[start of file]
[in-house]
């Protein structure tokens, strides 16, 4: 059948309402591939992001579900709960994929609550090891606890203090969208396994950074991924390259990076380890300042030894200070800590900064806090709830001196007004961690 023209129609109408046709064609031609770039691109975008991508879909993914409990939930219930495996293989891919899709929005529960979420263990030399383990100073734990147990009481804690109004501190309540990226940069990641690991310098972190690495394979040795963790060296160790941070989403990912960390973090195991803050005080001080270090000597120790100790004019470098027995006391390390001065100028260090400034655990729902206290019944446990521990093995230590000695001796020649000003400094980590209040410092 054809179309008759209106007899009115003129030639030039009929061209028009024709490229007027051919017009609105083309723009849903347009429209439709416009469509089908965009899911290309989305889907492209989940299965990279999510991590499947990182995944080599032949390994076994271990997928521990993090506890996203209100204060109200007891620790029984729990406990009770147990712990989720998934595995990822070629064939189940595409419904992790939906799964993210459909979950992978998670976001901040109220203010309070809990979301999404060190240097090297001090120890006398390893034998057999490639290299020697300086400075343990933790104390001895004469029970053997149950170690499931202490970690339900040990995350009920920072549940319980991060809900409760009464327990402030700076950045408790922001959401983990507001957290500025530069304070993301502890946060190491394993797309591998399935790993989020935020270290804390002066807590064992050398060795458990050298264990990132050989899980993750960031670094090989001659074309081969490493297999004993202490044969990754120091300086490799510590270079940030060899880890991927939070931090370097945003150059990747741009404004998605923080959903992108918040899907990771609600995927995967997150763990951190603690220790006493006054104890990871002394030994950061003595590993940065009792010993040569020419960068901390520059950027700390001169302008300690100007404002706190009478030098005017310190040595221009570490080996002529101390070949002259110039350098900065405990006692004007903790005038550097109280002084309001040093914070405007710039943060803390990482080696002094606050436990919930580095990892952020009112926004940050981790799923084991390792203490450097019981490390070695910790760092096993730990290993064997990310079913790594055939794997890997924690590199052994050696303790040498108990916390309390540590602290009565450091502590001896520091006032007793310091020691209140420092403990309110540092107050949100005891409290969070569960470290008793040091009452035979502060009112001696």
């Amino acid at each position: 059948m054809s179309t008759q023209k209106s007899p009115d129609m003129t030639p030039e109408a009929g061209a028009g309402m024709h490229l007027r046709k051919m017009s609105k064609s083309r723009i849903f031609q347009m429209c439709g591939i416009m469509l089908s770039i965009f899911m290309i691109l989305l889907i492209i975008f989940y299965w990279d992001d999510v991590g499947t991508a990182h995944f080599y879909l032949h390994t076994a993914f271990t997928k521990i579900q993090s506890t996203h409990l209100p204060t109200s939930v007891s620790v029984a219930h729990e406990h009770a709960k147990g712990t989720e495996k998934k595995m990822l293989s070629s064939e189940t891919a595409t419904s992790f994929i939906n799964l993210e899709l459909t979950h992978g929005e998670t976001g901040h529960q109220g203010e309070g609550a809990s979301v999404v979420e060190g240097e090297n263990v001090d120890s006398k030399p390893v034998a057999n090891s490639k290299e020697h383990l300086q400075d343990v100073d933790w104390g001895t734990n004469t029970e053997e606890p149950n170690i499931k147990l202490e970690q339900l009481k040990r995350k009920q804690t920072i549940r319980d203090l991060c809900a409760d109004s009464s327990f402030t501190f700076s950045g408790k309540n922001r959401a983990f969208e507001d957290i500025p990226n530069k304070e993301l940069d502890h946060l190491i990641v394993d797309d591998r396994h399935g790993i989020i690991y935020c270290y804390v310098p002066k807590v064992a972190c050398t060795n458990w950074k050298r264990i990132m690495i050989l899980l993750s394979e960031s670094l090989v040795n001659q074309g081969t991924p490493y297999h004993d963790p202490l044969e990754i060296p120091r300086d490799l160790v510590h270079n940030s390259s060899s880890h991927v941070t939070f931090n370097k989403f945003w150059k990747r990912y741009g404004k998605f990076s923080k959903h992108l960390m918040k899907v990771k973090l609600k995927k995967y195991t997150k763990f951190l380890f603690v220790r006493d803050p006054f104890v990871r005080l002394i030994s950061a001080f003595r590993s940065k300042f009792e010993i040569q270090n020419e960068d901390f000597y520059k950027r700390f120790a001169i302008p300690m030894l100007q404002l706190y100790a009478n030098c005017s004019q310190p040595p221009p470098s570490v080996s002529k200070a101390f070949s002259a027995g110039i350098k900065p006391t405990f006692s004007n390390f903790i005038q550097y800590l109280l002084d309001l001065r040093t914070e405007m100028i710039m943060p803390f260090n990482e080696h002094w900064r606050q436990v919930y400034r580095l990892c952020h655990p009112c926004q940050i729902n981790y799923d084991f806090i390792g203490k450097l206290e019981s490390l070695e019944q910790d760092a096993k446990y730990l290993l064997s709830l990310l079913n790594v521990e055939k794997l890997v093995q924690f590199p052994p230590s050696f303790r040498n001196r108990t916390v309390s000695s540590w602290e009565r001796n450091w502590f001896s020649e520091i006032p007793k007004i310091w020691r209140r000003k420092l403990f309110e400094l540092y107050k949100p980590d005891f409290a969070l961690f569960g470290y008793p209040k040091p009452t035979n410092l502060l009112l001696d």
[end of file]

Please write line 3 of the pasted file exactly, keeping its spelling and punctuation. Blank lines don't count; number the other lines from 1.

């Amino acid at each position: 059948m054809s179309t008759q023209k209106s007899p009115d129609m003129t030639p030039e109408a009929g061209a028009g309402m024709h490229l007027r046709k051919m017009s609105k064609s083309r723009i849903f031609q347009m429209c439709g591939i416009m469509l089908s770039i965009f899911m290309i691109l989305l889907i492209i975008f989940y299965w990279d992001d999510v991590g499947t991508a990182h995944f080599y879909l032949h390994t076994a993914f271990t997928k521990i579900q993090s506890t996203h409990l209100p204060t109200s939930v007891s620790v029984a219930h729990e406990h009770a709960k147990g712990t989720e495996k998934k595995m990822l293989s070629s064939e189940t891919a595409t419904s992790f994929i939906n799964l993210e899709l459909t979950h992978g929005e998670t976001g901040h529960q109220g203010e309070g609550a809990s979301v999404v979420e060190g240097e090297n263990v001090d120890s006398k030399p390893v034998a057999n090891s490639k290299e020697h383990l300086q400075d343990v100073d933790w104390g001895t734990n004469t029970e053997e606890p149950n170690i499931k147990l202490e970690q339900l009481k040990r995350k009920q804690t920072i549940r319980d203090l991060c809900a409760d109004s009464s327990f402030t501190f700076s950045g408790k309540n922001r959401a983990f969208e507001d957290i500025p990226n530069k304070e993301l940069d502890h946060l190491i990641v394993d797309d591998r396994h399935g790993i989020i690991y935020c270290y804390v310098p002066k807590v064992a972190c050398t060795n458990w950074k050298r264990i990132m690495i050989l899980l993750s394979e960031s670094l090989v040795n001659q074309g081969t991924p490493y297999h004993d963790p202490l044969e990754i060296p120091r300086d490799l160790v510590h270079n940030s390259s060899s880890h991927v941070t939070f931090n370097k989403f945003w150059k990747r990912y741009g404004k998605f990076s923080k959903h992108l960390m918040k899907v990771k973090l609600k995927k995967y195991t997150k763990f951190l380890f603690v220790r006493d803050p006054f104890v990871r005080l002394i030994s950061a001080f003595r590993s940065k300042f009792e010993i040569q270090n020419e960068d901390f000597y520059k950027r700390f120790a001169i302008p300690m030894l100007q404002l706190y100790a009478n030098c005017s004019q310190p040595p221009p470098s570490v080996s002529k200070a101390f070949s002259a027995g110039i350098k900065p006391t405990f006692s004007n390390f903790i005038q550097y800590l109280l002084d309001l001065r040093t914070e405007m100028i710039m943060p803390f260090n990482e080696h002094w900064r606050q436990v919930y400034r580095l990892c952020h655990p009112c926004q940050i729902n981790y799923d084991f806090i390792g203490k450097l206290e019981s490390l070695e019944q910790d760092a096993k446990y730990l290993l064997s709830l990310l079913n790594v521990e055939k794997l890997v093995q924690f590199p052994p230590s050696f303790r040498n001196r108990t916390v309390s000695s540590w602290e009565r001796n450091w502590f001896s020649e520091i006032p007793k007004i310091w020691r209140r000003k420092l403990f309110e400094l540092y107050k949100p980590d005891f409290a969070l961690f569960g470290y008793p209040k040091p009452t035979n410092l502060l009112l001696d």